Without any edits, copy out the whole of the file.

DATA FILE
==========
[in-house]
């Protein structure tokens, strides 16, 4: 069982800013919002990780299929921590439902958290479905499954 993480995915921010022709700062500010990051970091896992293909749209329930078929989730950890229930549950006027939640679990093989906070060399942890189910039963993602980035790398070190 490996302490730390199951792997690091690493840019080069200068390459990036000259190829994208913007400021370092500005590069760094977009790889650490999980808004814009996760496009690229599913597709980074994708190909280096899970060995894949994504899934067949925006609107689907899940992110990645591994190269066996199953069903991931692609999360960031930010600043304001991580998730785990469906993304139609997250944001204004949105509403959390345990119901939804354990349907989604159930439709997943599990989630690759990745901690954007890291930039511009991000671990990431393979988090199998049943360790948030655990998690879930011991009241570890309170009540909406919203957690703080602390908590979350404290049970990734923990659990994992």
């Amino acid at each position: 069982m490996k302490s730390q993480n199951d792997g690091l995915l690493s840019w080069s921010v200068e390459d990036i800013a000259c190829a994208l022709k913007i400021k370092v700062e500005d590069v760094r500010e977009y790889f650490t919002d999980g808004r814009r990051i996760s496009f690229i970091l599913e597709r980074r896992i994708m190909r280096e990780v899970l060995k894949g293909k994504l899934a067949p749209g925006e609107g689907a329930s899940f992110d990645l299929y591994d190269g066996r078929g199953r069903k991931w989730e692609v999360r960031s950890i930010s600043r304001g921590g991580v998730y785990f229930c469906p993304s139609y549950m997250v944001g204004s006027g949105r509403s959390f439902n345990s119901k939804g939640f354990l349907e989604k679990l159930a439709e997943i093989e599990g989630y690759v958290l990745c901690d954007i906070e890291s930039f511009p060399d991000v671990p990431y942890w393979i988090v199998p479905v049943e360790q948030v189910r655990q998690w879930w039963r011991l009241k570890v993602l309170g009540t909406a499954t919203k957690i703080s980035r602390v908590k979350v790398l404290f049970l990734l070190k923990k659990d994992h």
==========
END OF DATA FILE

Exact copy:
[in-house]
């Protein structure tokens, strides 16, 4: 069982800013919002990780299929921590439902958290479905499954 993480995915921010022709700062500010990051970091896992293909749209329930078929989730950890229930549950006027939640679990093989906070060399942890189910039963993602980035790398070190 490996302490730390199951792997690091690493840019080069200068390459990036000259190829994208913007400021370092500005590069760094977009790889650490999980808004814009996760496009690229599913597709980074994708190909280096899970060995894949994504899934067949925006609107689907899940992110990645591994190269066996199953069903991931692609999360960031930010600043304001991580998730785990469906993304139609997250944001204004949105509403959390345990119901939804354990349907989604159930439709997943599990989630690759990745901690954007890291930039511009991000671990990431393979988090199998049943360790948030655990998690879930011991009241570890309170009540909406919203957690703080602390908590979350404290049970990734923990659990994992």
């Amino acid at each position: 069982m490996k302490s730390q993480n199951d792997g690091l995915l690493s840019w080069s921010v200068e390459d990036i800013a000259c190829a994208l022709k913007i400021k370092v700062e500005d590069v760094r500010e977009y790889f650490t919002d999980g808004r814009r990051i996760s496009f690229i970091l599913e597709r980074r896992i994708m190909r280096e990780v899970l060995k894949g293909k994504l899934a067949p749209g925006e609107g689907a329930s899940f992110d990645l299929y591994d190269g066996r078929g199953r069903k991931w989730e692609v999360r960031s950890i930010s600043r304001g921590g991580v998730y785990f229930c469906p993304s139609y549950m997250v944001g204004s006027g949105r509403s959390f439902n345990s119901k939804g939640f354990l349907e989604k679990l159930a439709e997943i093989e599990g989630y690759v958290l990745c901690d954007i906070e890291s930039f511009p060399d991000v671990p990431y942890w393979i988090v199998p479905v049943e360790q948030v189910r655990q998690w879930w039963r011991l009241k570890v993602l309170g009540t909406a499954t919203k957690i703080s980035r602390v908590k979350v790398l404290f049970l990734l070190k923990k659990d994992h």